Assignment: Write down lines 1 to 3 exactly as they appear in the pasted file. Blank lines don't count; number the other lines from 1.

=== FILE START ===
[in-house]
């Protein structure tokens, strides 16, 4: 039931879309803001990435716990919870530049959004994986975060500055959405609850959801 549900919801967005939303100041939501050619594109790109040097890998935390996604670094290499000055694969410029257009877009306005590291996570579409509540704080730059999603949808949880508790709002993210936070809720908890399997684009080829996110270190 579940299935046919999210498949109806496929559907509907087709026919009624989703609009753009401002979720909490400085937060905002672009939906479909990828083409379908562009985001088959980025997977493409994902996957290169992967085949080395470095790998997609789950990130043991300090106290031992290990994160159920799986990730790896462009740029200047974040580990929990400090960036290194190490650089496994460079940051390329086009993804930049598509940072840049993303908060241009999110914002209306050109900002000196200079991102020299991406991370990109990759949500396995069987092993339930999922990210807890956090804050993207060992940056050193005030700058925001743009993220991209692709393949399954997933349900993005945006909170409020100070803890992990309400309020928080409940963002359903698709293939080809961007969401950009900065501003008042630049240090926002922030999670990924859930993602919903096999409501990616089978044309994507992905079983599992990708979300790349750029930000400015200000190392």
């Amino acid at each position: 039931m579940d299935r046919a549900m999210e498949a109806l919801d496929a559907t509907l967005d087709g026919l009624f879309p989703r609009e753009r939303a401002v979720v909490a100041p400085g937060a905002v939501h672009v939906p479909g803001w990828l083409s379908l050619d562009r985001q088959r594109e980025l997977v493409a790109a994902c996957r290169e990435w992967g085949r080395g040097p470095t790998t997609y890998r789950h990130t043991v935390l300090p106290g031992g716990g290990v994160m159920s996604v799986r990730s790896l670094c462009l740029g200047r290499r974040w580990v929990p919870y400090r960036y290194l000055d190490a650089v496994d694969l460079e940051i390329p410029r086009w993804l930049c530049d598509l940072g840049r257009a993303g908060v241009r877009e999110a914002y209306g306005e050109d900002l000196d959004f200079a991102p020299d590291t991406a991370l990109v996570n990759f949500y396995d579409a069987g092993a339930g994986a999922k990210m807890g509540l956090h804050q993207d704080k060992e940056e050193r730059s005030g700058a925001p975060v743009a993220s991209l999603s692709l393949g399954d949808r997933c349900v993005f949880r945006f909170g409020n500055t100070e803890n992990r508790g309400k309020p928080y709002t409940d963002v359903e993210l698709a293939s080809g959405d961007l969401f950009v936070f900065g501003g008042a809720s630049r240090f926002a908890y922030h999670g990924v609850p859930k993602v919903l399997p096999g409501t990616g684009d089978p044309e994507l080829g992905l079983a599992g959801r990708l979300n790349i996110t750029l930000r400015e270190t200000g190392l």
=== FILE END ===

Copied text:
[in-house]
């Protein structure tokens, strides 16, 4: 039931879309803001990435716990919870530049959004994986975060500055959405609850959801 549900919801967005939303100041939501050619594109790109040097890998935390996604670094290499000055694969410029257009877009306005590291996570579409509540704080730059999603949808949880508790709002993210936070809720908890399997684009080829996110270190 579940299935046919999210498949109806496929559907509907087709026919009624989703609009753009401002979720909490400085937060905002672009939906479909990828083409379908562009985001088959980025997977493409994902996957290169992967085949080395470095790998997609789950990130043991300090106290031992290990994160159920799986990730790896462009740029200047974040580990929990400090960036290194190490650089496994460079940051390329086009993804930049598509940072840049993303908060241009999110914002209306050109900002000196200079991102020299991406991370990109990759949500396995069987092993339930999922990210807890956090804050993207060992940056050193005030700058925001743009993220991209692709393949399954997933349900993005945006909170409020100070803890992990309400309020928080409940963002359903698709293939080809961007969401950009900065501003008042630049240090926002922030999670990924859930993602919903096999409501990616089978044309994507992905079983599992990708979300790349750029930000400015200000190392």
């Amino acid at each position: 039931m579940d299935r046919a549900m999210e498949a109806l919801d496929a559907t509907l967005d087709g026919l009624f879309p989703r609009e753009r939303a401002v979720v909490a100041p400085g937060a905002v939501h672009v939906p479909g803001w990828l083409s379908l050619d562009r985001q088959r594109e980025l997977v493409a790109a994902c996957r290169e990435w992967g085949r080395g040097p470095t790998t997609y890998r789950h990130t043991v935390l300090p106290g031992g716990g290990v994160m159920s996604v799986r990730s790896l670094c462009l740029g200047r290499r974040w580990v929990p919870y400090r960036y290194l000055d190490a650089v496994d694969l460079e940051i390329p410029r086009w993804l930049c530049d598509l940072g840049r257009a993303g908060v241009r877009e999110a914002y209306g306005e050109d900002l000196d959004f200079a991102p020299d590291t991406a991370l990109v996570n990759f949500y396995d579409a069987g092993a339930g994986a999922k990210m807890g509540l956090h804050q993207d704080k060992e940056e050193r730059s005030g700058a925001p975060v743009a993220s991209l999603s692709l393949g399954d949808r997933c349900v993005f949880r945006f909170g409020n500055t100070e803890n992990r508790g309400k309020p928080y709002t409940d963002v359903e993210l698709a293939s080809g959405d961007l969401f950009v936070f900065g501003g008042a809720s630049r240090f926002a908890y922030h999670g990924v609850p859930k993602v919903l399997p096999g409501t990616g684009d089978p044309e994507l080829g992905l079983a599992g959801r990708l979300n790349i996110t750029l930000r400015e270190t200000g190392l």